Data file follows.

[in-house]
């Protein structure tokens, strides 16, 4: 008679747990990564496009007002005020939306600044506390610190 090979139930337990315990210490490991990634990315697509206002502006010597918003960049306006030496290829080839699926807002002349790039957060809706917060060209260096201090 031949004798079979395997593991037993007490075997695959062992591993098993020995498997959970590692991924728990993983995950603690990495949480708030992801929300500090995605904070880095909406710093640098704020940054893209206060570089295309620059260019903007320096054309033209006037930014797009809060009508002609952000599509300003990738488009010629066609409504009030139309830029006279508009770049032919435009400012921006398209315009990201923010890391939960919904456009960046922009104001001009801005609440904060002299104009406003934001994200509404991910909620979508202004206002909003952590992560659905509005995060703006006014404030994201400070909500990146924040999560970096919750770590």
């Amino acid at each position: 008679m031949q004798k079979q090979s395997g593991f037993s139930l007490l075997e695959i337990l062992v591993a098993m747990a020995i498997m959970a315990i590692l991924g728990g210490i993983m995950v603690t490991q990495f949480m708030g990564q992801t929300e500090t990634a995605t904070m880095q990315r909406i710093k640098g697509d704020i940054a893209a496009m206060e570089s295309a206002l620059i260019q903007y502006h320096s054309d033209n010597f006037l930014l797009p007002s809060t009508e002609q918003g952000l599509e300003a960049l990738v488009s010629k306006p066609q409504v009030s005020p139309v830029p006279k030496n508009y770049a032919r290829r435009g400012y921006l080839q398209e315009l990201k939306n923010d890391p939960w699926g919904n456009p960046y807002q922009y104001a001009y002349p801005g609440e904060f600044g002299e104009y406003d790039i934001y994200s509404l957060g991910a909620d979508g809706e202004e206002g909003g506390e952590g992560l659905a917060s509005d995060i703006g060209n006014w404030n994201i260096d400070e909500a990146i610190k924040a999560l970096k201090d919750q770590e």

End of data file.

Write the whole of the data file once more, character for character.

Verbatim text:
[in-house]
């Protein structure tokens, strides 16, 4: 008679747990990564496009007002005020939306600044506390610190 090979139930337990315990210490490991990634990315697509206002502006010597918003960049306006030496290829080839699926807002002349790039957060809706917060060209260096201090 031949004798079979395997593991037993007490075997695959062992591993098993020995498997959970590692991924728990993983995950603690990495949480708030992801929300500090995605904070880095909406710093640098704020940054893209206060570089295309620059260019903007320096054309033209006037930014797009809060009508002609952000599509300003990738488009010629066609409504009030139309830029006279508009770049032919435009400012921006398209315009990201923010890391939960919904456009960046922009104001001009801005609440904060002299104009406003934001994200509404991910909620979508202004206002909003952590992560659905509005995060703006006014404030994201400070909500990146924040999560970096919750770590």
């Amino acid at each position: 008679m031949q004798k079979q090979s395997g593991f037993s139930l007490l075997e695959i337990l062992v591993a098993m747990a020995i498997m959970a315990i590692l991924g728990g210490i993983m995950v603690t490991q990495f949480m708030g990564q992801t929300e500090t990634a995605t904070m880095q990315r909406i710093k640098g697509d704020i940054a893209a496009m206060e570089s295309a206002l620059i260019q903007y502006h320096s054309d033209n010597f006037l930014l797009p007002s809060t009508e002609q918003g952000l599509e300003a960049l990738v488009s010629k306006p066609q409504v009030s005020p139309v830029p006279k030496n508009y770049a032919r290829r435009g400012y921006l080839q398209e315009l990201k939306n923010d890391p939960w699926g919904n456009p960046y807002q922009y104001a001009y002349p801005g609440e904060f600044g002299e104009y406003d790039i934001y994200s509404l957060g991910a909620d979508g809706e202004e206002g909003g506390e952590g992560l659905a917060s509005d995060i703006g060209n006014w404030n994201i260096d400070e909500a990146i610190k924040a999560l970096k201090d919750q770590e």